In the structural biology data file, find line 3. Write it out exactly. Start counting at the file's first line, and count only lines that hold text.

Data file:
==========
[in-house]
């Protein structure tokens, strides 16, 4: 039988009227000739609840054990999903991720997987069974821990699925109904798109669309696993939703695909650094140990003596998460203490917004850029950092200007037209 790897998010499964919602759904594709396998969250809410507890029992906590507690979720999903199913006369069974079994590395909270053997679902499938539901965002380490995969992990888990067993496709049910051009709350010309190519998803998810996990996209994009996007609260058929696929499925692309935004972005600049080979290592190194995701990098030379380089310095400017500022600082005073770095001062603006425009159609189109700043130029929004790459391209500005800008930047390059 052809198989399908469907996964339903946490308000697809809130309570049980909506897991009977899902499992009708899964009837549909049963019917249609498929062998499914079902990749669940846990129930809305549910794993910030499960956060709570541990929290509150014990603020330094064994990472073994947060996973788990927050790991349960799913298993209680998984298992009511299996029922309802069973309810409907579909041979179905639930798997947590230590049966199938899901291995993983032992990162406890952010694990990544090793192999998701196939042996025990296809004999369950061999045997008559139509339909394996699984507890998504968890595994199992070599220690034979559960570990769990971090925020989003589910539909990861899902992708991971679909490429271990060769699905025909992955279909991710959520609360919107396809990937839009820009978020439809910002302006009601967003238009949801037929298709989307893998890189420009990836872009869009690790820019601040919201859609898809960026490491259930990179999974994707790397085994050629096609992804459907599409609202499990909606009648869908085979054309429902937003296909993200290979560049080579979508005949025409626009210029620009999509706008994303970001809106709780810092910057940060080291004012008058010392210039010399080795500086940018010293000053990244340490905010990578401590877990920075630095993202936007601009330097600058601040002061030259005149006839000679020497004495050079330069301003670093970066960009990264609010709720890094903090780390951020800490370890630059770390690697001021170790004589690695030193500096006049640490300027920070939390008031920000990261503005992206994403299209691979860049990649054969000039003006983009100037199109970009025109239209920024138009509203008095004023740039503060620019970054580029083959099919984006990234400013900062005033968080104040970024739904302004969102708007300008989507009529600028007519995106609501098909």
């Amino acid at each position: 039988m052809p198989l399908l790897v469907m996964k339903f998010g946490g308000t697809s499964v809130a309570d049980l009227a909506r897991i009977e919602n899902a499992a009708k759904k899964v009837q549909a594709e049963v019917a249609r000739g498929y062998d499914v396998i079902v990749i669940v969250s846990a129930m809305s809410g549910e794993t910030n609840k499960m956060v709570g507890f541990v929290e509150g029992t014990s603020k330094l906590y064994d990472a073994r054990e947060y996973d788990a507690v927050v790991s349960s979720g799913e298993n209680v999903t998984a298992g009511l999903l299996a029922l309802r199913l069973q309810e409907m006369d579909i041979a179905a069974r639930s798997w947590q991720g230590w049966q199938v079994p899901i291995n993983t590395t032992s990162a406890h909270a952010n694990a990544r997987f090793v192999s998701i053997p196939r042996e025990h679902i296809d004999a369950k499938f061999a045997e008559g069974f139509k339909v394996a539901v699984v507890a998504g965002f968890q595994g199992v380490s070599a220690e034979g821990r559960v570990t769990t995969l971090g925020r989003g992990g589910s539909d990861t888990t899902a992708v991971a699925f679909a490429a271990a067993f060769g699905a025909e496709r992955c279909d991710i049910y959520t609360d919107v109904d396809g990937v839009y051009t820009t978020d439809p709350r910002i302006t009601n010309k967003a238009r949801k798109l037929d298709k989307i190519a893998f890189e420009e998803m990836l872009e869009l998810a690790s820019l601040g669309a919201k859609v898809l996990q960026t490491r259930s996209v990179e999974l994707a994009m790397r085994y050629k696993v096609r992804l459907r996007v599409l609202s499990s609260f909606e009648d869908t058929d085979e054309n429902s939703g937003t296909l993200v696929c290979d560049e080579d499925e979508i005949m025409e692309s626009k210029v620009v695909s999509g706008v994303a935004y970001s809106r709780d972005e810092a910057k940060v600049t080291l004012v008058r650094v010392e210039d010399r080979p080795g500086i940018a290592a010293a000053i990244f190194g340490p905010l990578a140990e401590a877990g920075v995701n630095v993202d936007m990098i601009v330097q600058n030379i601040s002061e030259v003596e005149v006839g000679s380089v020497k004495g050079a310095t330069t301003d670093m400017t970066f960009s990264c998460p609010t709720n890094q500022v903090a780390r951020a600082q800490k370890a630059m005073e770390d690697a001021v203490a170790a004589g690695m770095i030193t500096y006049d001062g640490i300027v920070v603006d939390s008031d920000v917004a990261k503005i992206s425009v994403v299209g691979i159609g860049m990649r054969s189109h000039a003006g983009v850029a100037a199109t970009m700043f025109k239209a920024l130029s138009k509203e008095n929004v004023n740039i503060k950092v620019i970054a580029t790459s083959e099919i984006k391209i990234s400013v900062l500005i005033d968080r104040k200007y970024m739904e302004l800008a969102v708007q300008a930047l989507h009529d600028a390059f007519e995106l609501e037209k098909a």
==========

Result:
């Amino acid at each position: 039988m052809p198989l399908l790897v469907m996964k339903f998010g946490g308000t697809s499964v809130a309570d049980l009227a909506r897991i009977e919602n899902a499992a009708k759904k899964v009837q549909a594709e049963v019917a249609r000739g498929y062998d499914v396998i079902v990749i669940v969250s846990a129930m809305s809410g549910e794993t910030n609840k499960m956060v709570g507890f541990v929290e509150g029992t014990s603020k330094l906590y064994d990472a073994r054990e947060y996973d788990a507690v927050v790991s349960s979720g799913e298993n209680v999903t998984a298992g009511l999903l299996a029922l309802r199913l069973q309810e409907m006369d579909i041979a179905a069974r639930s798997w947590q991720g230590w049966q199938v079994p899901i291995n993983t590395t032992s990162a406890h909270a952010n694990a990544r997987f090793v192999s998701i053997p196939r042996e025990h679902i296809d004999a369950k499938f061999a045997e008559g069974f139509k339909v394996a539901v699984v507890a998504g965002f968890q595994g199992v380490s070599a220690e034979g821990r559960v570990t769990t995969l971090g925020r989003g992990g589910s539909d990861t888990t899902a992708v991971a699925f679909a490429a271990a067993f060769g699905a025909e496709r992955c279909d991710i049910y959520t609360d919107v109904d396809g990937v839009y051009t820009t978020d439809p709350r910002i302006t009601n010309k967003a238009r949801k798109l037929d298709k989307i190519a893998f890189e420009e998803m990836l872009e869009l998810a690790s820019l601040g669309a919201k859609v898809l996990q960026t490491r259930s996209v990179e999974l994707a994009m790397r085994y050629k696993v096609r992804l459907r996007v599409l609202s499990s609260f909606e009648d869908t058929d085979e054309n429902s939703g937003t296909l993200v696929c290979d560049e080579d499925e979508i005949m025409e692309s626009k210029v620009v695909s999509g706008v994303a935004y970001s809106r709780d972005e810092a910057k940060v600049t080291l004012v008058r650094v010392e210039d010399r080979p080795g500086i940018a290592a010293a000053i990244f190194g340490p905010l990578a140990e401590a877990g920075v995701n630095v993202d936007m990098i601009v330097q600058n030379i601040s002061e030259v003596e005149v006839g000679s380089v020497k004495g050079a310095t330069t301003d670093m400017t970066f960009s990264c998460p609010t709720n890094q500022v903090a780390r951020a600082q800490k370890a630059m005073e770390d690697a001021v203490a170790a004589g690695m770095i030193t500096y006049d001062g640490i300027v920070v603006d939390s008031d920000v917004a990261k503005i992206s425009v994403v299209g691979i159609g860049m990649r054969s189109h000039a003006g983009v850029a100037a199109t970009m700043f025109k239209a920024l130029s138009k509203e008095n929004v004023n740039i503060k950092v620019i970054a580029t790459s083959e099919i984006k391209i990234s400013v900062l500005i005033d968080r104040k200007y970024m739904e302004l800008a969102v708007q300008a930047l989507h009529d600028a390059f007519e995106l609501e037209k098909a």